A continuing trend over the last few years has been for US hardware manufacturers to outsource their equipment repairs overseas, typically to Mexico. While this is not something that they want to advertise, such outsourcing provides manufacturers with significant cost advantages.
One specific example is a US based manufacturer that charges their customers $185 to repair an item they sell. For this repair they paid a US based third party repair company $65, which gave them a healthy profit of $125. However, they found that outsourcing the repairs overseas could deliver an even higher profit and they moved their repairs to a foreign country where they were charged $25 for each repair.
Now most companies have a duty to their shareholders to deliver the highest profit and the company in this example was repairing over 500 units per week, and so the profit here was very healthy. However, there are certain non-economic costs in this outsourcing that need to be considered.
The biggest cost is to the customer, or end-user of the equipment. Anecdotal evidence of disastrous consequences of repairs being done overseas abound in the industry. We’ve seen examples of the wrong equipment being returned to the wrong customer. Long, long turnaround times of 30 to 60 days can occur. Equipment has been lost or damaged upon return. One high end monitor manufacturer sends their repairs deep inside Mexico; a 30 hour roundtrip journey on rickety roads in a van with no air conditioning. Consequently, the quality of repairs also suffer, with many items failing again soon after return.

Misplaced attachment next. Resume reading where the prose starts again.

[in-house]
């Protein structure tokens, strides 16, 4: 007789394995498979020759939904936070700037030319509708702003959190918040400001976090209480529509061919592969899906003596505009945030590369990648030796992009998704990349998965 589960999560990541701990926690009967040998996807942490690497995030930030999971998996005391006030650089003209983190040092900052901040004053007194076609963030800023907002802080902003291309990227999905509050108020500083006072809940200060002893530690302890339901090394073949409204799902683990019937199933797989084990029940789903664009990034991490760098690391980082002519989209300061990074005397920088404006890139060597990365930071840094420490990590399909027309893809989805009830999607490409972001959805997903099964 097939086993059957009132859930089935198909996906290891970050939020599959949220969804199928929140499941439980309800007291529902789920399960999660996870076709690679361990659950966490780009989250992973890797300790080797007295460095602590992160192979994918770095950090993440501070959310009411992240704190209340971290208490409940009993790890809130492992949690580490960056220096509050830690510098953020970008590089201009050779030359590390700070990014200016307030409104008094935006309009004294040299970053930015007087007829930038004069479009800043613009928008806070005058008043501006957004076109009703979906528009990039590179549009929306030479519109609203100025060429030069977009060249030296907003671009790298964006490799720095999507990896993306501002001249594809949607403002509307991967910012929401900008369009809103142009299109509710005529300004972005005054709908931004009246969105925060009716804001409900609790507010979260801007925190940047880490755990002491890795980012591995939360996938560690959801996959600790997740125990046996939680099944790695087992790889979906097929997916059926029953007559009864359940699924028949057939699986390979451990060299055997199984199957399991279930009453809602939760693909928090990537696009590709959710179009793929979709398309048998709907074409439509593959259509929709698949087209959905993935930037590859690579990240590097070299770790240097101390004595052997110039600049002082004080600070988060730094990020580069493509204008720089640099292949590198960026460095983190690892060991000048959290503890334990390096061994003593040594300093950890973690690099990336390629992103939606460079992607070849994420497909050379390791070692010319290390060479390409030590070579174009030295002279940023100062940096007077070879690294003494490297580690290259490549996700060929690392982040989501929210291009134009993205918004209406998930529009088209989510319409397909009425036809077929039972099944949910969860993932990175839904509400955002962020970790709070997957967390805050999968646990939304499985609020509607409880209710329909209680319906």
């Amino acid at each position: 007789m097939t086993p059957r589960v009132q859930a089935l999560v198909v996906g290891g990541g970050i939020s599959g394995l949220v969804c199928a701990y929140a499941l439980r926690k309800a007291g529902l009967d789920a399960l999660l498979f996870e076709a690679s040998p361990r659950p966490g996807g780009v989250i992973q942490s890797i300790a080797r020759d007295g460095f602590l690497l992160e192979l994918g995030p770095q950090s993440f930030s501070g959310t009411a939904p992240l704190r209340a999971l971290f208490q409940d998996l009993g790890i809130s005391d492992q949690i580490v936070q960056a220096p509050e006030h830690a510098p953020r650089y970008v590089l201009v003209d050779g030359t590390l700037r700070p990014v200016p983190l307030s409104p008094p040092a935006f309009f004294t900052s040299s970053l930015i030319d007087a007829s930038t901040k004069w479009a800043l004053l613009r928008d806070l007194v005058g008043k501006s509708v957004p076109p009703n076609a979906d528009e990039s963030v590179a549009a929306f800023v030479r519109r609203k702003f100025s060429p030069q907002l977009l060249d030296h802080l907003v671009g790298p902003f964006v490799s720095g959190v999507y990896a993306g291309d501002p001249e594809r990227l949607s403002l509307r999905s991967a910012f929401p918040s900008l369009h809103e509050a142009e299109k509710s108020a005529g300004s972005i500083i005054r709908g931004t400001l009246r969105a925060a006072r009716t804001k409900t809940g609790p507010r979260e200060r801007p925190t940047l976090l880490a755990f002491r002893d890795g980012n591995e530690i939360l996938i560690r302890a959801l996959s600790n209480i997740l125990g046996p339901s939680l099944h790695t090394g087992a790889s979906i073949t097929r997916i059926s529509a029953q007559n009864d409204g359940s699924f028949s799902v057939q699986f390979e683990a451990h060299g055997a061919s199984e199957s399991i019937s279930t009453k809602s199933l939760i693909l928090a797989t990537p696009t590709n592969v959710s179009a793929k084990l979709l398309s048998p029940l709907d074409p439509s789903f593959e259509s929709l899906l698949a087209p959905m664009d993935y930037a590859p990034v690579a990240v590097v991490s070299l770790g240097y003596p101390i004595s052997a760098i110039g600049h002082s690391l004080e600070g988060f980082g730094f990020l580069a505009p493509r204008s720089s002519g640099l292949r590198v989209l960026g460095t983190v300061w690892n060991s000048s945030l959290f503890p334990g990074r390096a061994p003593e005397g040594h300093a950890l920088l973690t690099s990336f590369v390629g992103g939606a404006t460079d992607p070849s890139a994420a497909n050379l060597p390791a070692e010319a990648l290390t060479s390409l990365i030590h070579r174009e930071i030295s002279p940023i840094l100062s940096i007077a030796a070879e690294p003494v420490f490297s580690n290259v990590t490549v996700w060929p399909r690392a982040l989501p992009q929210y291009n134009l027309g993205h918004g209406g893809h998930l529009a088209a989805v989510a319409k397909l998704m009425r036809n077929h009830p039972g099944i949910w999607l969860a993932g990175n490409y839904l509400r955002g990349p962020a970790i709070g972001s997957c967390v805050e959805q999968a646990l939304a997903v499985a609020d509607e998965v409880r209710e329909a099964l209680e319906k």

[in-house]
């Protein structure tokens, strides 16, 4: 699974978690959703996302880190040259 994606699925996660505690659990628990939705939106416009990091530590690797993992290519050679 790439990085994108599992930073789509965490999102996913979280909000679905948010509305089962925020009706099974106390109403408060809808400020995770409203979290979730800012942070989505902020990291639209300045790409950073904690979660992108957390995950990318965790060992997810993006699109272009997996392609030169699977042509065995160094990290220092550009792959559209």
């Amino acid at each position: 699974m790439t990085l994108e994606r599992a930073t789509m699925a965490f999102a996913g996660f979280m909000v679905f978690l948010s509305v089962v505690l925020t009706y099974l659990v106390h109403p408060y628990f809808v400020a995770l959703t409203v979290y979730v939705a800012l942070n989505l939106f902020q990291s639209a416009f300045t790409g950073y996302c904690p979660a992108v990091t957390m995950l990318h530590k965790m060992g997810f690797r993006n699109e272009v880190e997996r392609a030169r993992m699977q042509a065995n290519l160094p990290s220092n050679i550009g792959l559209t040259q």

Environmental issues are also a concern – laws concerning the disposal and treatment of ewaste are very poor in some countries, and tougher American laws can be circumvented by sending repairs overseas.
So the outsourcing trend continues as the manufacturers bring in the profits. End-users are seldom, if ever, told their repairs are being done overseas, but they are just left to count the cost in delays, poor repairs and unreliable equipment.
If you have a story to tell (bad or good!) concerning overseas repairs, please tell us about in the box below.